Madhunashini (Gymnema sylvestre R. Br.) commonly known as ‘Gudmar’ in Hindi is an important medicinal climber belonging to the family Asclepiadaceae, acclaimed for its anti-diabetic properties. It is widely found growing in the tropics of Africa, Asia and Malaysia. In India, this plant is found growing in abundance in the forests of Karnataka, Tamil Nadu and Bihar. Due to its heavy demand in South East Asian countries, the plant is under cultivation in Indian states like Uttar Pradesh, Madhya Pradesh, Maharashtra, Punjab, Haryana, Tamil Nadu, Andhra Pradesh, Kerala, Karnataka, Bihar & Bengal.

This climber is extensively used in almost all the Indian system of medicine as a remedy for rheumatism, cough, ulcer and pain in eyes. It is also useful in inflammations, dyspepsia, constipation, jaundice etc., Roots have been reported as a remedy for snakebite. The anti-diabetic property of the plant is attributed to the presence of mixture of triterpines and saponins in the leaves. These have been designated as gymnemic acids A, B, C and D, which have the gymnemagenin and gymnestrogenins.

USES (MEDICINAL PROPERTIES)

Though India is becoming the diabetic capital of the world, here is the hope, Gurmar!

  • It is used for reducing blood sugar level since centuries.
  • The paste of the root is used for the treatment of snake bites or wounds.
  • It also brings down a high cholesterol level and manages triglyceride level.
  • This is also useful for the treatment of jaundice.
  • The leaf juice can be taken to avoid constipation.
  • It increases lipid level in blood.
  • The juice is also used to regulate the weight of the body.
  • It is also useful for the treatment of hyperglycemia and anemia.
  • The plant extract is used as a liver tonic.
  • The leaf juice is diurnal and hence helps in urination.

SOIL

The crop is found growing on a variety of soil in different localities. Red sandy loam or medium deep black soil is reported to be ideal for this crop. The plant is sensitive to water logging and hence its cultivation on such soil should be avoided.

CLIMATE

Madhunashini prefers tropical and sub-tropical type of climate. It is found growing even in dry areas also. The areas with high or medium well distributed rainfall are suitable for its cultivation.

VARIETIES/TYPES

Based on the size of leaf, the climber can be classified into two types.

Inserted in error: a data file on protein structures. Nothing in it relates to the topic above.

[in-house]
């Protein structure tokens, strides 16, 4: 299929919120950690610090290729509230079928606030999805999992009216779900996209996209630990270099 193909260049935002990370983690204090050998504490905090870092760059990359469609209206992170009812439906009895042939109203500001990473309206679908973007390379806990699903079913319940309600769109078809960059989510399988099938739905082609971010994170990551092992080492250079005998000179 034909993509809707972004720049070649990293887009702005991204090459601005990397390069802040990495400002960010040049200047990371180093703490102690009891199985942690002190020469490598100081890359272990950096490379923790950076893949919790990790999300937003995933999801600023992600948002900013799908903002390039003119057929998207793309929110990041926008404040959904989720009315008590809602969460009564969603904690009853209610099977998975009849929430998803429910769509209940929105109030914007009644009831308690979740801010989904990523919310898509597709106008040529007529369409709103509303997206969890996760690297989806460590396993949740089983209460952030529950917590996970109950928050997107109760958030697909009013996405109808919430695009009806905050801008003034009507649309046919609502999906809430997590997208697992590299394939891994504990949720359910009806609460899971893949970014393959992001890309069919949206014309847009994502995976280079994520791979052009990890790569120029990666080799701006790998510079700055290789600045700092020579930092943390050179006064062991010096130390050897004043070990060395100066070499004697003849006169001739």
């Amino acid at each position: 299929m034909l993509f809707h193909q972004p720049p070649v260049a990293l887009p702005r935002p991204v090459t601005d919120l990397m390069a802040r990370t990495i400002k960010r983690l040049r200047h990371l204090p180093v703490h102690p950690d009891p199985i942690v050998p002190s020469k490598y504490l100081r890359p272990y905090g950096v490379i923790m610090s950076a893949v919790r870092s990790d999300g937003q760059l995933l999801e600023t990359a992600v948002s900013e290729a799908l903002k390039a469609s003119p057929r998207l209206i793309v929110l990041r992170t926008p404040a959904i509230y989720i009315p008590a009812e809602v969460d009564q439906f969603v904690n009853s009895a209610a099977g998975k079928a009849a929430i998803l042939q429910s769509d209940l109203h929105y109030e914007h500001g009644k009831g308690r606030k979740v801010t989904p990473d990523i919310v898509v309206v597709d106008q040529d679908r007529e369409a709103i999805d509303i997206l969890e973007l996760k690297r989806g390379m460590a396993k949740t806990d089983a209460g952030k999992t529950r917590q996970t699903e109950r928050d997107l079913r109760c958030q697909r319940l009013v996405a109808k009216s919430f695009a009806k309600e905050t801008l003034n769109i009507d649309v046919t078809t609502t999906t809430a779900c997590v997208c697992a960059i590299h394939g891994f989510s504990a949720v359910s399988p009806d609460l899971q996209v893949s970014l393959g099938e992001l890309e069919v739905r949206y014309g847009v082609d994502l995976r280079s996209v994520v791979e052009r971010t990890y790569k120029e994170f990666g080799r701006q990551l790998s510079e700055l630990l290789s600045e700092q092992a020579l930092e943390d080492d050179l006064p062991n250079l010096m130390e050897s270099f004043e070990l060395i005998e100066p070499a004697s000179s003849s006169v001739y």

• Small leaves type:Leaves are oval measuring 1.0-3.5 cm length and 1.5 –2.5 cm very soft, found in dry regions.
  •  Broad and pubescent type:These leaves are also oval measuring 3-6 cm in length and 3.5-5.0 cm in width. Leaves are dark green compared to small leaves type and also are pubescent.

NURSURY AND PLANTING

Mature seeds are collected between October- November and sown in polybags or small plots of nursery, the raised seedlings are transplanted in field during February March. The plant grows well in onset of rainy season. The climber is given proper support for its better growth and development. It can be planted with intercropping.

The plant can also be propagated through cutting and planted during rainy season.

IRRIGATION AND WEEDING

Irrigation is given immediately after planting and fertilizers are applied. Later on, irrigation once in 5-6 days is sufficient. During summer depending on the weather condition irrigation frequency needs to be increased. Since, weeds compete with the plants for water and nutrients; an area of one metre around the plant needs to be kept clean by hand weeding at periodical intervals.

HARVESTING AND YIELD

The crop is ready for harvest two years after planting. Leaves are the economic part and the harvesting of the leaves begins when plants start flowering i.e., during end of June or first week of July.

Leaves can be harvested along with flowers either by hand or can be cut with sickle/knife. The harvest leaves are dried under shade by allowing sufficient air to circulate by spreading thinly on clear ground for about 7-8 days. Direct sunlight should be avoided to maintain the quality of the leaves.

The crop is harvested only once in a year during flowering and on an average 5-6 kg dried leaves per plant can be obtained from a 4 years old plant yielding about 4800-5000 kgs of dried leaves per acre. The crop can be cultivated for maximum10 years under good management.

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